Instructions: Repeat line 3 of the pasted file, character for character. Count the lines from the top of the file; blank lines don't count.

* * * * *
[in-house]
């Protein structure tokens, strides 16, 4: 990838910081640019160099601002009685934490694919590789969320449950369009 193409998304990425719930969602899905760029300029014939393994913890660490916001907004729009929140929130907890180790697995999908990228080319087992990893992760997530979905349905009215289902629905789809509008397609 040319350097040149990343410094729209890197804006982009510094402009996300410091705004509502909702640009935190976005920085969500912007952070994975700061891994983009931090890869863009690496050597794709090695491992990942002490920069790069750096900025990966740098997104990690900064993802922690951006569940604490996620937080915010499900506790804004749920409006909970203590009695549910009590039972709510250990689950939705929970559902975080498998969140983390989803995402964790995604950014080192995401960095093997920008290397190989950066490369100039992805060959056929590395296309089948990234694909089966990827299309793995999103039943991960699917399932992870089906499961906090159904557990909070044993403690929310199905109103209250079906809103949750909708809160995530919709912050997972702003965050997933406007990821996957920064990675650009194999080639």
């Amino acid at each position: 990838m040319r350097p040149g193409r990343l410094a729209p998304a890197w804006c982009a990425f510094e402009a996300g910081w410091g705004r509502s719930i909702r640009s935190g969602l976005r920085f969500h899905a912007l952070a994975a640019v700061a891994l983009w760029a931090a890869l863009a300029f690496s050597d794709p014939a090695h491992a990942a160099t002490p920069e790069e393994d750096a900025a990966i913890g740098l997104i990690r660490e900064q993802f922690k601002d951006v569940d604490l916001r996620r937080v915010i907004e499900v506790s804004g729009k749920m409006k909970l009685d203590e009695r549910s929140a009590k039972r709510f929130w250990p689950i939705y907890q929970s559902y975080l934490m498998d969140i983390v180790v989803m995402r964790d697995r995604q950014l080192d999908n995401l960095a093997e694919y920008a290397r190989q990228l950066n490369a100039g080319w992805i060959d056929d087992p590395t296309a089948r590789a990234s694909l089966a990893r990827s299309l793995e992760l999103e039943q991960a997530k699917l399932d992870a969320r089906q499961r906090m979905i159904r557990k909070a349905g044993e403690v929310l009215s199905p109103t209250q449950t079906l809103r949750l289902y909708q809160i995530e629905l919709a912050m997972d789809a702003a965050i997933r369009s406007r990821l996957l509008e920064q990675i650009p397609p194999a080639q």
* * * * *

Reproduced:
């Amino acid at each position: 990838m040319r350097p040149g193409r990343l410094a729209p998304a890197w804006c982009a990425f510094e402009a996300g910081w410091g705004r509502s719930i909702r640009s935190g969602l976005r920085f969500h899905a912007l952070a994975a640019v700061a891994l983009w760029a931090a890869l863009a300029f690496s050597d794709p014939a090695h491992a990942a160099t002490p920069e790069e393994d750096a900025a990966i913890g740098l997104i990690r660490e900064q993802f922690k601002d951006v569940d604490l916001r996620r937080v915010i907004e499900v506790s804004g729009k749920m409006k909970l009685d203590e009695r549910s929140a009590k039972r709510f929130w250990p689950i939705y907890q929970s559902y975080l934490m498998d969140i983390v180790v989803m995402r964790d697995r995604q950014l080192d999908n995401l960095a093997e694919y920008a290397r190989q990228l950066n490369a100039g080319w992805i060959d056929d087992p590395t296309a089948r590789a990234s694909l089966a990893r990827s299309l793995e992760l999103e039943q991960a997530k699917l399932d992870a969320r089906q499961r906090m979905i159904r557990k909070a349905g044993e403690v929310l009215s199905p109103t209250q449950t079906l809103r949750l289902y909708q809160i995530e629905l919709a912050m997972d789809a702003a965050i997933r369009s406007r990821l996957l509008e920064q990675i650009p397609p194999a080639q």